On Perception's Role in Aristotle’s Epistemology
CitationGasser, Marc. 2015. On Perception's Role in Aristotle’s Epistemology. Doctoral dissertation, Harvard University, Graduate School of Arts & Sciences.
AbstractAristotle thinks all our knowledge comes from perception. Yet he doesn't say much about the sense in which our knowledge might be based on or derived from the things we perceive. So what exactly does perception contribute to the more advanced cognitive states that make up our intellectual lives, and how should we understand the nature of its contribution?
I argue that perception contributes to these more advanced states by putting us in touch with particular things in a way that's responsive to the universals governing their behavior: perceptible particulars possess certain features because they instantiate certain universals, and perception allows us to discriminate these features and experience them as action-guiding aspects of our environment. So for instance, a patient might exhibit feverish features because she instantiates malarial disease, and a doctor might perceive these feverish features and experience them as soliciting some course of action---as soliciting that the patient be leeched, say.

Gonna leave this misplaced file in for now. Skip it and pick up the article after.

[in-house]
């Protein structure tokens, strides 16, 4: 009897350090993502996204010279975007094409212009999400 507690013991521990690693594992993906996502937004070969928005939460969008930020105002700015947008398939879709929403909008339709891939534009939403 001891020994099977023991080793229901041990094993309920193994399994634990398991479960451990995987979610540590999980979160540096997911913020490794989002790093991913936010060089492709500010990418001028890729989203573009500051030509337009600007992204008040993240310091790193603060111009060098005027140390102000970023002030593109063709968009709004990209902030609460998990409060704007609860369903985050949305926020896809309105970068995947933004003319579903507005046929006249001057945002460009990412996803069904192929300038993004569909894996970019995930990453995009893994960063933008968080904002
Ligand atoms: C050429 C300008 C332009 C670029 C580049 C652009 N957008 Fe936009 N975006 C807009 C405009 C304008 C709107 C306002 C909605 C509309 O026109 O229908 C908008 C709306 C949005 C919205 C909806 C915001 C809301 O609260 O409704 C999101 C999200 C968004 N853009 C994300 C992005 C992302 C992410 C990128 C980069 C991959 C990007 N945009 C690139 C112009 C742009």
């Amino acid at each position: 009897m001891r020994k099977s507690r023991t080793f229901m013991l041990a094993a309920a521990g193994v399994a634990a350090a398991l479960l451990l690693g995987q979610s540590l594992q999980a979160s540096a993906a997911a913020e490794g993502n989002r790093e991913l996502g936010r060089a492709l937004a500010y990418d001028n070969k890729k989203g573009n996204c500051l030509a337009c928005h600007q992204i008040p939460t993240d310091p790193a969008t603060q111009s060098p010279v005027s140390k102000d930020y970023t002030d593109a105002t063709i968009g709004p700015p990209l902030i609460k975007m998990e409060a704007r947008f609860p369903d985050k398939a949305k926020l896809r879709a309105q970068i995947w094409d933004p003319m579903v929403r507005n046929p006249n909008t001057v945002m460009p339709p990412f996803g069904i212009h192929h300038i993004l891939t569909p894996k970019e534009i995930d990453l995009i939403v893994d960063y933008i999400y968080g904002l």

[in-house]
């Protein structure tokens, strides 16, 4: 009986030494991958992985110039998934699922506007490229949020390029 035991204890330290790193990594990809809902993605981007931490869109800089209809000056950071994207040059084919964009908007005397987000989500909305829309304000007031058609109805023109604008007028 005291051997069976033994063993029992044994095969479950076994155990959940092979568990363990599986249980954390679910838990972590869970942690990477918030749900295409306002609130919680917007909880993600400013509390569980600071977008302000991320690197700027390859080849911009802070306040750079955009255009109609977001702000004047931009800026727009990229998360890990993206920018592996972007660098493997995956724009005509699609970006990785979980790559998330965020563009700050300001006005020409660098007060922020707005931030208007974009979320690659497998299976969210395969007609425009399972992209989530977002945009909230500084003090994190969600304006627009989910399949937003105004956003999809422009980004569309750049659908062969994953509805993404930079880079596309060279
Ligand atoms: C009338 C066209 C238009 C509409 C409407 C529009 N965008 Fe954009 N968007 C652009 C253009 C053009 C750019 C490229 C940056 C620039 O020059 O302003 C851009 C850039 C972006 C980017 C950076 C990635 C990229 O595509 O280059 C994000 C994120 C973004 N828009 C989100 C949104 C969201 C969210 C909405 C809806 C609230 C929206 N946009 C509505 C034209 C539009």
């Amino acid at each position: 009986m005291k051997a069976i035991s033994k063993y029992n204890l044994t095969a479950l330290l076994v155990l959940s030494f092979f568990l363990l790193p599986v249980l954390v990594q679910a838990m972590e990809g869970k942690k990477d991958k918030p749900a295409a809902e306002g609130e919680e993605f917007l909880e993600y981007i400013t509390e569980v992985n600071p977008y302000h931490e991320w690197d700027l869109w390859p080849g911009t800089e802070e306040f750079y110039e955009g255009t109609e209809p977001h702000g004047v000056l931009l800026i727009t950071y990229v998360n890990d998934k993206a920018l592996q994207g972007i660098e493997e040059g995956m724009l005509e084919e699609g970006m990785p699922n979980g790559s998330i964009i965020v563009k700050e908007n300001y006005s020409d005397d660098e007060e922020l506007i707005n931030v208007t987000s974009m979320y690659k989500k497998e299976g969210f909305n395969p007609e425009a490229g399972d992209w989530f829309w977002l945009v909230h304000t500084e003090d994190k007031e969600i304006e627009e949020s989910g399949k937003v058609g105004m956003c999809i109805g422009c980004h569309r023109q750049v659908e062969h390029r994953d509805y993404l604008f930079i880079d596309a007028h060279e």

I explain how perception, so understood, can serve as a basis for the development of a perceptually driven form of practical knowledge (ἐμπειρία); roughly, the form of knowledge possessed by a doctor who knows how to cure a range of patients but could not explain why or how her treatments work. I then explain how such practical knowledge can itself serve as a basis for the theoretically sophisticated grasp of universals Aristotle takes as his cognitive ideal.
Citable link to this pagehttp://nrs.harvard.edu/urn-3:HUL.InstRepos:17467304
- FAS Theses and Dissertations